Hennell writes "Microsoft has unveiled its new table computer, Surface/a> using a multi-touch interface it does away with the keyboard and mouse.
With a 30-inch screen, Surface will initially sell for between $5,000 and $10,000 (£2,525-£5,050).
However, Microsoft said it aimed to produce cheaper versions for homes within three to five years.
"We see this as a multibillion dollar category, and we envision a time when surface computing technologies will be pervasive, from tabletops and counters to the hallway mirror," said Microsoft chief executive Steve Ballmer.
Hennell writes "Attempting to keep up with technology and technology related crimes is obviously a hard task, and whilst big companies can use the legal system if caught out, the average person doesn't always seem to have much methods for help. The UK's House of Lord's Science and Technology select committee, are considering a website where people can report incidents of cyber-crime.
From the article:
"One of the problems is that people who, for example, have been the victim of an eBay scam tend to think how stupid they were and that there is no point in going to police. If you were mugged you would be sure to go straight to the police," he said.
"In the UK, people are being told to go to their bank first. We are not sure that is right. These are crimes and the police should be equipped to deal with them," Lord Broers said."
Hennell writes "Should anybody here be using animated cursors on their windows machine, Microsoft has warned that there's a flaw in the way they work, which is leaving computers open to attack."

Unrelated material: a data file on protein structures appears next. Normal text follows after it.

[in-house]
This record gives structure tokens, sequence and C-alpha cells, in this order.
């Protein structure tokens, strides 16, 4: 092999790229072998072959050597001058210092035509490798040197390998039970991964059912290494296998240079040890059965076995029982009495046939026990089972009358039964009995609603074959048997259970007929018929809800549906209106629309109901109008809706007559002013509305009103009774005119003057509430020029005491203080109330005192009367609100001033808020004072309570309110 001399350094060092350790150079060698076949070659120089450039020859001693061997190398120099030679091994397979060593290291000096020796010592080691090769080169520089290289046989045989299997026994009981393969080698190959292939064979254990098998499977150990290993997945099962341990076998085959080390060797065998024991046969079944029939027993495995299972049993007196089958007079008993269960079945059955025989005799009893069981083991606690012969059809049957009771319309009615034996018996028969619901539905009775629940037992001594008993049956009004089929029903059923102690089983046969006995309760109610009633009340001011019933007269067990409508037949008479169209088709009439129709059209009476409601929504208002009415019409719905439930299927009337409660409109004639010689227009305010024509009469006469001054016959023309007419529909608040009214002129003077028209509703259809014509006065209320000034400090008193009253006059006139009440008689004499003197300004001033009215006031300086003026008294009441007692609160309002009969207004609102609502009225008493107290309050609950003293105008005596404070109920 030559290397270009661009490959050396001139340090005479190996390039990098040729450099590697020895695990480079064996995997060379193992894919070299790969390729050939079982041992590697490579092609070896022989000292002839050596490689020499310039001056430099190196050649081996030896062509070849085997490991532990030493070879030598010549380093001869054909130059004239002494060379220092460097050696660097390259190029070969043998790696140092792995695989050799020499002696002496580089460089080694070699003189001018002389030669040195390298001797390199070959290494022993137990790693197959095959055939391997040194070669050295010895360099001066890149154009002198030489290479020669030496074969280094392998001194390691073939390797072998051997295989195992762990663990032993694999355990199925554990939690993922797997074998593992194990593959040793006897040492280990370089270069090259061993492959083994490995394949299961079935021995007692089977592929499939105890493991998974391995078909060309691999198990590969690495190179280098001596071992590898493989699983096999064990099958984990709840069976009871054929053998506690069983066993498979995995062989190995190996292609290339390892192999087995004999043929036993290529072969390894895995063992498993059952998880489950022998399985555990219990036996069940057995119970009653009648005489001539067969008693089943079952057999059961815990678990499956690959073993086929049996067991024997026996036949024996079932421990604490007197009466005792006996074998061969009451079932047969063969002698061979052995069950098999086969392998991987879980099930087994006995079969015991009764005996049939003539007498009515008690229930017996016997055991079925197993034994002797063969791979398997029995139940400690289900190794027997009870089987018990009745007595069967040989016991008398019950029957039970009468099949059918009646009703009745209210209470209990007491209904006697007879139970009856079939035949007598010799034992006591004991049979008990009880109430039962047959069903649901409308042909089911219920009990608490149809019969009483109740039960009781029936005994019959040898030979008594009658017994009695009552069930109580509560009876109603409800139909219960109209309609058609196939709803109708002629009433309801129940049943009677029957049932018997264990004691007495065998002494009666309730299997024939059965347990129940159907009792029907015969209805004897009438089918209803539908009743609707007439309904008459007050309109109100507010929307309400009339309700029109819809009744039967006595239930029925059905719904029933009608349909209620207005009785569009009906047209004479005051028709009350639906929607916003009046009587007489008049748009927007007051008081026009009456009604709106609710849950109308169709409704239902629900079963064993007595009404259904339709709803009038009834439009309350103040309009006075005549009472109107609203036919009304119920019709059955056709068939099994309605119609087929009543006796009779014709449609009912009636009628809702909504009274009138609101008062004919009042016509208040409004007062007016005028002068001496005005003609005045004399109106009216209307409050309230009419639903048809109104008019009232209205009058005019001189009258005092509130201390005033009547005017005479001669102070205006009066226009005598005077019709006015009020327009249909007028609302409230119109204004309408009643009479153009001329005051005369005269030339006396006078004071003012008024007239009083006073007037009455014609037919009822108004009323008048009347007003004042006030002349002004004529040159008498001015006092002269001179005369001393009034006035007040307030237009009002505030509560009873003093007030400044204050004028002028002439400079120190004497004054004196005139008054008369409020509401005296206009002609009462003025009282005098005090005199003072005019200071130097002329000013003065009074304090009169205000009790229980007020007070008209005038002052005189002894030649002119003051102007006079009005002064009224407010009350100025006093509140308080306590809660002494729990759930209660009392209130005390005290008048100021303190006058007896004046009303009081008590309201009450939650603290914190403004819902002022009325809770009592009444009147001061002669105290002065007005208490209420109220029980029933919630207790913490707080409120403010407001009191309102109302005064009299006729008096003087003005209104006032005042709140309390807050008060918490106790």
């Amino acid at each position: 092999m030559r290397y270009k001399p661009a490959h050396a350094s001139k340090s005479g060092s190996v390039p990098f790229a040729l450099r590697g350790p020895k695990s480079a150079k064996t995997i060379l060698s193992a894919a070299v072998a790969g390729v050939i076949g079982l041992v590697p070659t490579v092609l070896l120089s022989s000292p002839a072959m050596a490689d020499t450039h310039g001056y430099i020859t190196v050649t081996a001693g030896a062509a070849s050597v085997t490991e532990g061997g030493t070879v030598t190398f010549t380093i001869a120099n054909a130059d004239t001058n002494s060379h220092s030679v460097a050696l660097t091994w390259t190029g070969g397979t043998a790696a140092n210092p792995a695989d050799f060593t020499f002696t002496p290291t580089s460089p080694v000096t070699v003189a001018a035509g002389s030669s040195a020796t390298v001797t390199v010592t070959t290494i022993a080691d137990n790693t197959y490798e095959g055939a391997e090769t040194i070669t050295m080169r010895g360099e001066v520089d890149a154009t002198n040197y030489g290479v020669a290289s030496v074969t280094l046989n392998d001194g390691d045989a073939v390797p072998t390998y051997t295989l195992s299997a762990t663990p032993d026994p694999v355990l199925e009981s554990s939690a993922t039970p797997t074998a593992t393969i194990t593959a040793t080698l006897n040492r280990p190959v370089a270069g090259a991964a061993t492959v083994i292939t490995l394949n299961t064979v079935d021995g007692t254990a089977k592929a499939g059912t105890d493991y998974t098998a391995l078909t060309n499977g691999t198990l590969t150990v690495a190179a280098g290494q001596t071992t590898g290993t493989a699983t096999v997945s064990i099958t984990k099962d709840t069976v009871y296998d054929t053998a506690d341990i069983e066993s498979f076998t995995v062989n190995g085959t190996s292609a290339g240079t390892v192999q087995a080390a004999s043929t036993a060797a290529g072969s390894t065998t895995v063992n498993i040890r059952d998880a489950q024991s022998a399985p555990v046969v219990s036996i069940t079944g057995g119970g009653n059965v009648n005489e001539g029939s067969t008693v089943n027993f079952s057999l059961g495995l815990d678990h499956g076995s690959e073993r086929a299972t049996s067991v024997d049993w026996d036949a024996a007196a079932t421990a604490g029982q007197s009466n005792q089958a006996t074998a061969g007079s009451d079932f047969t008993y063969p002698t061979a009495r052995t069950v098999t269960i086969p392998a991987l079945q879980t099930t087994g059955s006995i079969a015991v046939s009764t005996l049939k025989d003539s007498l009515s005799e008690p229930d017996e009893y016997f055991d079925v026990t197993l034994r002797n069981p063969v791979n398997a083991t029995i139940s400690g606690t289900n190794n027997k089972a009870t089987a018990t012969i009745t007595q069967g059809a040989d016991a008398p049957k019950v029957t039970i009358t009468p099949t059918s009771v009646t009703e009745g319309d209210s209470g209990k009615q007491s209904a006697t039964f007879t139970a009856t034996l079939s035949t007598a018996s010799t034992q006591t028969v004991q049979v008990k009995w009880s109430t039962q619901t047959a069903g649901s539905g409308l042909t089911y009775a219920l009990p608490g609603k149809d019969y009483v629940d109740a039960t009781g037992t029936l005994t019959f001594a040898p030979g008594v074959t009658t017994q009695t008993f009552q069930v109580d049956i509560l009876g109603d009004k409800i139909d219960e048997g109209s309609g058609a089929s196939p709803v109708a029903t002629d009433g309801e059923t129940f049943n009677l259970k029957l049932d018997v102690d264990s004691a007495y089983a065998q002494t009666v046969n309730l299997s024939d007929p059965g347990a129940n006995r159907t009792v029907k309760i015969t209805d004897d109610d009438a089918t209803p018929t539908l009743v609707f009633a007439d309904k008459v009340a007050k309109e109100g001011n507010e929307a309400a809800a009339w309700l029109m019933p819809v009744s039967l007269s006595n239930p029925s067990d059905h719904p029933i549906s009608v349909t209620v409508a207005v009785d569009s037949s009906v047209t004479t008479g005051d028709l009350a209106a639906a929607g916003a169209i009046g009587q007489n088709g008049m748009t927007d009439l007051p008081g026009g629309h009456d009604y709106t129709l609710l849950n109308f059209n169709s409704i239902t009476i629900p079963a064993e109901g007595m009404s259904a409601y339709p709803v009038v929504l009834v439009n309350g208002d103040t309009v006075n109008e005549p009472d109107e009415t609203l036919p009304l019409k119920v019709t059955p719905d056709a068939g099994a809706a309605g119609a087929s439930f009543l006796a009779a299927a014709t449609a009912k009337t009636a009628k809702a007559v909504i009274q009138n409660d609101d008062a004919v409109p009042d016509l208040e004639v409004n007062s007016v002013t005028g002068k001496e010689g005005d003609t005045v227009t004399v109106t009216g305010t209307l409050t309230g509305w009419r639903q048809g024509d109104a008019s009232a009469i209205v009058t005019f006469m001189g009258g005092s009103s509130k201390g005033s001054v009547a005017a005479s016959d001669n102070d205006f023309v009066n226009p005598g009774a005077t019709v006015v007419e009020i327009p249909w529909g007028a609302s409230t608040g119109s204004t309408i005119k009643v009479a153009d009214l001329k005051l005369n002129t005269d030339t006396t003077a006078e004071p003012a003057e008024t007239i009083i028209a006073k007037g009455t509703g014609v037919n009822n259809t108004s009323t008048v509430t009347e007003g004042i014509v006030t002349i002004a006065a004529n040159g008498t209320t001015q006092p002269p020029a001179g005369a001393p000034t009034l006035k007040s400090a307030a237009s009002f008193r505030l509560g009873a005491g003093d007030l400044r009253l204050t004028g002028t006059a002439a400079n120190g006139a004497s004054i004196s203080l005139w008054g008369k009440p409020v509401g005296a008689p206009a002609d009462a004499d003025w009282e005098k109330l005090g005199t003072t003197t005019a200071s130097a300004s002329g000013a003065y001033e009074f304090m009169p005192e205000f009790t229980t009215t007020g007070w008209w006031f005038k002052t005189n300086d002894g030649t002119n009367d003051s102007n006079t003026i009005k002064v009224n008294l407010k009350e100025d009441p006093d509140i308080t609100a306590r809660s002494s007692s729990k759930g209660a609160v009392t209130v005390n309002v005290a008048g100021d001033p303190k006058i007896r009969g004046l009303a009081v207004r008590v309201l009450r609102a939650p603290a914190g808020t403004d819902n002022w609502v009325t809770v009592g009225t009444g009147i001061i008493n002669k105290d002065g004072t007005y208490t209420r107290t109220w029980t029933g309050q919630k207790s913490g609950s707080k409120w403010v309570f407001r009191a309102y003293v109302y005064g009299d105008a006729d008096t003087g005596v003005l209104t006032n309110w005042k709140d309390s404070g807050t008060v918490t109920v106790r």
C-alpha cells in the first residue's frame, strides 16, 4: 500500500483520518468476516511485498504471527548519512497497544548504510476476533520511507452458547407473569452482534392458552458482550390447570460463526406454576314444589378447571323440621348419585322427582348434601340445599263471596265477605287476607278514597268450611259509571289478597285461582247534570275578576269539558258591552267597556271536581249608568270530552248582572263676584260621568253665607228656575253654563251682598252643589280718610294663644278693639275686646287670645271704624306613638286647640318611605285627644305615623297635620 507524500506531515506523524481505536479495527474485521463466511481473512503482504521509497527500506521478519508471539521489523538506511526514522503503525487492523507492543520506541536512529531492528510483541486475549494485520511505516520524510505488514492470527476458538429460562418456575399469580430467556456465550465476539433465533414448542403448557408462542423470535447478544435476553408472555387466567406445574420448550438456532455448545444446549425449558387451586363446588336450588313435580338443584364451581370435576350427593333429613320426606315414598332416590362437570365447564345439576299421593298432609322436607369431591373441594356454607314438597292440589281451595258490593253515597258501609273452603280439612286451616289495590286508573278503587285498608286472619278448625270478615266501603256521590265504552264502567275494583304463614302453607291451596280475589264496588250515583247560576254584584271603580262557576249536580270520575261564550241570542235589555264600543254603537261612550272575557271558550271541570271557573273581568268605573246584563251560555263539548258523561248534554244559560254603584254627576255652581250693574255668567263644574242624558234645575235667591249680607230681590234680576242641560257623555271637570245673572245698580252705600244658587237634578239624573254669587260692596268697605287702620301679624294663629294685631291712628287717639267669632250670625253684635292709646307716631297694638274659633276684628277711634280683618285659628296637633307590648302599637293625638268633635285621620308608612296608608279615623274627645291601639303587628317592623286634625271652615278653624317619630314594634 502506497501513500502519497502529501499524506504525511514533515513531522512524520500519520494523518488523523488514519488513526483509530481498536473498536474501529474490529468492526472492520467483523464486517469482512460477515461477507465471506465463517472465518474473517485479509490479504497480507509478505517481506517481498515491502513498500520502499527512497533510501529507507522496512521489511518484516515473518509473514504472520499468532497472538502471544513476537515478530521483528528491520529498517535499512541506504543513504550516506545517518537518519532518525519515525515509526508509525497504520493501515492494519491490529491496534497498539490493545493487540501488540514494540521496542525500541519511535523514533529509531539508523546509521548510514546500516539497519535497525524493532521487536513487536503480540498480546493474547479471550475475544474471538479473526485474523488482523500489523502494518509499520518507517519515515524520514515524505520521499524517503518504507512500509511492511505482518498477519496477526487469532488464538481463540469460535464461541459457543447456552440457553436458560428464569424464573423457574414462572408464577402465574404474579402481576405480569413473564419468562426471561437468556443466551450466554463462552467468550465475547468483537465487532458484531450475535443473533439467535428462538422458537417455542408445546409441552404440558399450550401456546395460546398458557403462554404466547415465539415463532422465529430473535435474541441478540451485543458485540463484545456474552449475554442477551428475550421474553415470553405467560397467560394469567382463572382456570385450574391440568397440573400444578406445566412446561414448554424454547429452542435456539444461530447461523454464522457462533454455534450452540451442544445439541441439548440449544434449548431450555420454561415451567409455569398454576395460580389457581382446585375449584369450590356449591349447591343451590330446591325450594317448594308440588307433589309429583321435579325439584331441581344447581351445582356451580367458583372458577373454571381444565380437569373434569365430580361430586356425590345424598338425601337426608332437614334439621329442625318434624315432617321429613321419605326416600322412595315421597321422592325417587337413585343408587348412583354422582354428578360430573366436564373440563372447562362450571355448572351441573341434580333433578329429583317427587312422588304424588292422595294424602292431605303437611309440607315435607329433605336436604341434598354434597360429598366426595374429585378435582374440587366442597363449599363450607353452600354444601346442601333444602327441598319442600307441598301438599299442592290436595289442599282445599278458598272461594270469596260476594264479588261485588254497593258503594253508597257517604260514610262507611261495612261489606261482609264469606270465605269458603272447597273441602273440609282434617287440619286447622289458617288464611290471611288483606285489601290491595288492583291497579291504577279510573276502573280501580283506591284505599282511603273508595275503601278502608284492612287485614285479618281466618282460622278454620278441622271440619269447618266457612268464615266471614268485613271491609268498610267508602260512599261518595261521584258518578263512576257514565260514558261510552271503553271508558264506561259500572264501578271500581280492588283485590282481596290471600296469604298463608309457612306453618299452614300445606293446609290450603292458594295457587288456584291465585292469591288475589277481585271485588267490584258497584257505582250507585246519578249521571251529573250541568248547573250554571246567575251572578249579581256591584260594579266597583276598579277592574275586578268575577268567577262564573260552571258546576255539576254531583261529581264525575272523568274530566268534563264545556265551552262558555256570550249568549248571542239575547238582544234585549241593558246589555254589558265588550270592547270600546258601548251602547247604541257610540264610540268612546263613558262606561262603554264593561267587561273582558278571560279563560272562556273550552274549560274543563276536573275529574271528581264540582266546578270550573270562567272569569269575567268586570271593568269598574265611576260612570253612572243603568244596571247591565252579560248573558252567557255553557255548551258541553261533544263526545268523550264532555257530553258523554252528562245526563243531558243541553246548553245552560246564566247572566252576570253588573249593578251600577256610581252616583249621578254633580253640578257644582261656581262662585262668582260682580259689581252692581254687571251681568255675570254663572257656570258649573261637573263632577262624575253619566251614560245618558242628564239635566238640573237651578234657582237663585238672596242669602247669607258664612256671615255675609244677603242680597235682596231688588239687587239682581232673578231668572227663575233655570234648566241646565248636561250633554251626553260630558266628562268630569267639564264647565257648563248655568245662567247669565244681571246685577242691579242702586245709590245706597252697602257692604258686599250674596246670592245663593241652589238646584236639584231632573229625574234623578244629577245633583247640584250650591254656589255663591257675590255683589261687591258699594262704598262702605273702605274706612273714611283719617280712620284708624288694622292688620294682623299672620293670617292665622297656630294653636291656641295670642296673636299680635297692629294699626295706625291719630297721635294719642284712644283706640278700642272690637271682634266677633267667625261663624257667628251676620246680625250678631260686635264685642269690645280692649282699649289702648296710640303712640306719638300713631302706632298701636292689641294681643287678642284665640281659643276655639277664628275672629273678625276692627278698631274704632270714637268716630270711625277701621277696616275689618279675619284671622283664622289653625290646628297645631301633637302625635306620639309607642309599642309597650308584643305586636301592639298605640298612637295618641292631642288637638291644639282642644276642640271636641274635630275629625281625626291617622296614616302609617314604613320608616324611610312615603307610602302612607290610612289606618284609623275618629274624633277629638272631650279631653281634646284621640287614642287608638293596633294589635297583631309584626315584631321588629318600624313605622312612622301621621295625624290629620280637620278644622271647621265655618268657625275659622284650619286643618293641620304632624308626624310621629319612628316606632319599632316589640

Hennell writes "It hasn't taken long; The BBC is reporting a 'speech recognition hole' found in the recently released Vista. Its technically rather unlikely, working on the basis of an MP3 using the speech recognition functions to get the system to delete files. But likely or not it doesn't exactly promote confidence in Microsoft's new OS."
Hennell writes "As if enough anti Sony/PS3/Blu-ray topics haven't discussed so far Opposable Thumbs is questioning the suitability of the Blu-Ray drive for games. Blu-ray's already been blamed with keeping the PS3 delayed and making its price high, apparently it's loading speeds may mean longer loading times or use of duplicate sectors, reducing its size advantage.
From the Article:
Of course, if you use data redundancy to boost speeds the way Bethesda is, you may very well eat up the extra space of that Blu-ray disc without being able to fit any more information on the disc than you would have put on a standard DVD-9. The advantage of the media is compromised, and all that remains is a higher price."
Hennell writes "Microsoft have hit on a new marketing method for their MP3 Player; releasing 100 limited edition Zunes.
These models are in unmarked boxes, (More or less, they've marked the bottom in fine print for legal reasons), but imagine your delight as you open your new Zune box to see a 'Congratulations' certificate and a Limited edition Pink Zune!
At least one has already made it to e-bay."
Hennell writes "Reporters without borders has just released its anual list of 'internet enemies', a list of countries 'that systematically violate online free expression'. A couple of countries have been removed, but Egypt has been added.
A less detailed summery can be read on the BBC Website."